The Police Bureau recognizes that the gang designations have led to "unintended consequences" and served as lifelong barriers for those who have shunned the gang lifestyle and tried to get jobs, said Acting Tactical Operations Capt. Andy Shearer.
It wasn't actually that easy to get into that exclusive list:
The Oregonian/OregonLive review of the controversial gang affiliation database showed that police labeled someone a "criminal gang affiliate" more than 100 times each year, without a conviction, without an arrest. Police were able to add someone to the list if the person self-identified as a member of a gang, participated in a gang initiation ritual, committed a gang-related crime or displayed two or more observable signs of gang membership.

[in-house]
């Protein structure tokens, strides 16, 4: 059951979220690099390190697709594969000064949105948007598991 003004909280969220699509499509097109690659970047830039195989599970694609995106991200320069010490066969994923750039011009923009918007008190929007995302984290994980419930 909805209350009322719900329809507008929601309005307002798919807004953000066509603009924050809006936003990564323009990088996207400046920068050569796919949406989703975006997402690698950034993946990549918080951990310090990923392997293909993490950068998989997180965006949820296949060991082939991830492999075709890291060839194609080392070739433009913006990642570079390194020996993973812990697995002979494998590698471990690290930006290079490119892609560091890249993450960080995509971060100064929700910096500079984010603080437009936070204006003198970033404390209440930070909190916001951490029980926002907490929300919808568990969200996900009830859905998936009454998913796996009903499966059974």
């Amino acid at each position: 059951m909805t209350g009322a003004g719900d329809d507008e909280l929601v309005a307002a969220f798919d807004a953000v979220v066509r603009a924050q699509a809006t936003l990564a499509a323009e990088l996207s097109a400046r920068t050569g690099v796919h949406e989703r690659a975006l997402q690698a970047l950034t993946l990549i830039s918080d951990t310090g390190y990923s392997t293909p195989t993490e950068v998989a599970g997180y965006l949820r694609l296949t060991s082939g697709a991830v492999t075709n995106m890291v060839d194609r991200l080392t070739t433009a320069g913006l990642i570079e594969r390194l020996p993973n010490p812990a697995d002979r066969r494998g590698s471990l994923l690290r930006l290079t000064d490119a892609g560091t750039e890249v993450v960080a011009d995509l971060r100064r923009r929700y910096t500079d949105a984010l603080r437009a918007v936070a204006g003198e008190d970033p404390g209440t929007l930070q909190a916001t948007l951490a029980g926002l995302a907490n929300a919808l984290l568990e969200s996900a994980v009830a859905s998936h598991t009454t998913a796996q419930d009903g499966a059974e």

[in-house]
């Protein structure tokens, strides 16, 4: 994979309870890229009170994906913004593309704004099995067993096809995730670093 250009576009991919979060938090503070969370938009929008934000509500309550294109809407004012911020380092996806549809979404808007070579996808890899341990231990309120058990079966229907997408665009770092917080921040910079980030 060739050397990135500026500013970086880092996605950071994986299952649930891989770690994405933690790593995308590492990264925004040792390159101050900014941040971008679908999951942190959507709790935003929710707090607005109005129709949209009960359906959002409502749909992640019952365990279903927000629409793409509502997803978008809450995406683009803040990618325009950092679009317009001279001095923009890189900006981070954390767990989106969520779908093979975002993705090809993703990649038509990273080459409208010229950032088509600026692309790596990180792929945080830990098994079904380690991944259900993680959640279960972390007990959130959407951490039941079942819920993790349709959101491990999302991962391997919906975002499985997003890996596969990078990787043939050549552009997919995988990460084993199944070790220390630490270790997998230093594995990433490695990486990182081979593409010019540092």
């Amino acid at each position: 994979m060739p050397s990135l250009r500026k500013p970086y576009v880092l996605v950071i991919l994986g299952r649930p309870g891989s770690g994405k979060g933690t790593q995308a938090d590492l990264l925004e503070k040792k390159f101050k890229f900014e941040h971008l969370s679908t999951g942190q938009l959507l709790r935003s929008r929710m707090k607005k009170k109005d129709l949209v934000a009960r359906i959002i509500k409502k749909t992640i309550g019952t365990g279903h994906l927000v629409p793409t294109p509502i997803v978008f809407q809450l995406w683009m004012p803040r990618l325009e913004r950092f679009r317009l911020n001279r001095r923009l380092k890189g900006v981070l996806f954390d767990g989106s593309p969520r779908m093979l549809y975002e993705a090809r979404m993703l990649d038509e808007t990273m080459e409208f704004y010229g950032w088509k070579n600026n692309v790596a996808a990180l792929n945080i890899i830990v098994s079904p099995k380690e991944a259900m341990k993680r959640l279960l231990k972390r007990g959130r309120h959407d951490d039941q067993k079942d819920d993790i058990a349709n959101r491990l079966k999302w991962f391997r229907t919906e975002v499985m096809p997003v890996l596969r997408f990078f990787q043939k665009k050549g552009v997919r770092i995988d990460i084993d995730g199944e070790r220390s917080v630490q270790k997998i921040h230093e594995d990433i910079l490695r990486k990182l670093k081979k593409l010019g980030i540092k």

The article pats them on the back repeatedly:
Choo Fair, who works as a mentor for Multnomah County probation and parole and is a former Bloods gang member, praised the move.
"It's a beautiful thing. They can no longer label anybody," he said.
He expects it also will affect county parole and probation officers, who sometimes find an offender in violation of their probation because they continued to hang out with known gang members.
Note to self: check crime stats and status of the database next October.